As the longest tenured model in Ferrari’s lineup, the FF—a four-wheel-drive, four-seater that made its debut in 2011—needed an update. That new car, the Ferrari GTC4Lusso, arrives next month at the Geneva Motor Show.
Like what you see? We do. It’s a fairly subtle mid-cycle refresh of the FF, with new styling that incorporates, among other things, a roof spoiler, fender vents and four individual taillights. While this ups the aggression quotient nicely and reduces this Ferrari’s aerodynamic drag, the improvements beneath the skin are more substantive.
These begin with the luscious 6.3-liter V12, mounted just aft of the front axle. Now with a 13.5:1 compression ratio, this 65-degree quad-cammer puts out 690 horsepower (up from 651) and 515 lb-ft of torque (up from 504). While Ferrari hasn’t disclosed the GTC4Lusso’s gearbox, we assume it will remain the paddle-shift seven-speed dual-clutch unit from the FF.
Perhaps more significant, Ferrari’s four-seater is now getting the four-wheel steering from last year’s limited-edition F12tdf. Via very slight automatic adjustments to rear toe, the GTC4Lusso—a car with 53 percent of its weight on its rear wheels—is able to corner with more speed because tail-out oversteer is reduced.
And chassis composure is at the heart of this model—after all, we wouldn’t be a bit surprised if the FF was created as a stylish way for erstwhile Ferrari boss Luca di Montezemolo to go skiing in the Alps. To that end, the new GTC4Lusso retains Ferrari’s four-wheel-drive system and sophisticated electronics, which now include the fourth generation stability control system that incorporates the company’s electronically-controlled differential and dampers. These magnetorheological shock absorbers offer the best of both worlds: precise bump control for a comfortable ride, and firm damping for added control in spirited driving.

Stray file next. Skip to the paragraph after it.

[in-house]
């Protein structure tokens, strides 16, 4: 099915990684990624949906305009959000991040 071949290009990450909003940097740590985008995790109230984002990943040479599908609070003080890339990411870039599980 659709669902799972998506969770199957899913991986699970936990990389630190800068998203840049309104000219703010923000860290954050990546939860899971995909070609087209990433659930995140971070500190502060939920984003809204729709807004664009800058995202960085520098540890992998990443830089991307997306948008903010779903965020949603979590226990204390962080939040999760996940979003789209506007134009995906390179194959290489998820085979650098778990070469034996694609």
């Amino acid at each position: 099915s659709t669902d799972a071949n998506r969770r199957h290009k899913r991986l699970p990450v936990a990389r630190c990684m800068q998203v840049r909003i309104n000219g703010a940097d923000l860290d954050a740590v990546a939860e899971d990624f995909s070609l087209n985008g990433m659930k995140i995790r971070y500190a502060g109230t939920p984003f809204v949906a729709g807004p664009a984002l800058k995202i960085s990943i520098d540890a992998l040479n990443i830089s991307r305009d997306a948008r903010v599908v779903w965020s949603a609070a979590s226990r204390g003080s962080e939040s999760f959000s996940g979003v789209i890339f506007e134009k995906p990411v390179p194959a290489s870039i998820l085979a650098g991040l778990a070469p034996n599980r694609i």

Inside, as expected, the new GTC4Lusso exudes Italian luxury, with four stylish new seats and a large tachometer right where it should be: front and center. Wish you could smell the leather right now? We’ll have to wait until Geneva in March. Meantime, examine the photos and check out the smaller steering wheel, which has been made possible by a compact new airbag. Also, the multifunction HD touch-screen has been enlarged to 10.3 inches, making it much easier for the driver to see (and operate the various infotainment controls) while moving.
And what of the car’s new GTC4Lusso nameplate? Ferrari says it calls to mind three cars: the 330 GTC, the 330 GT 2+2 (a personal favorite of Enzo’s) and the 250 GT Berlinetta Lusso, considered by many to be the prettiest Ferrari of all time. While the new GTC4Lusso won’t go down in history as one of Modena’s most striking cars, it’s undoubtedly the most capable.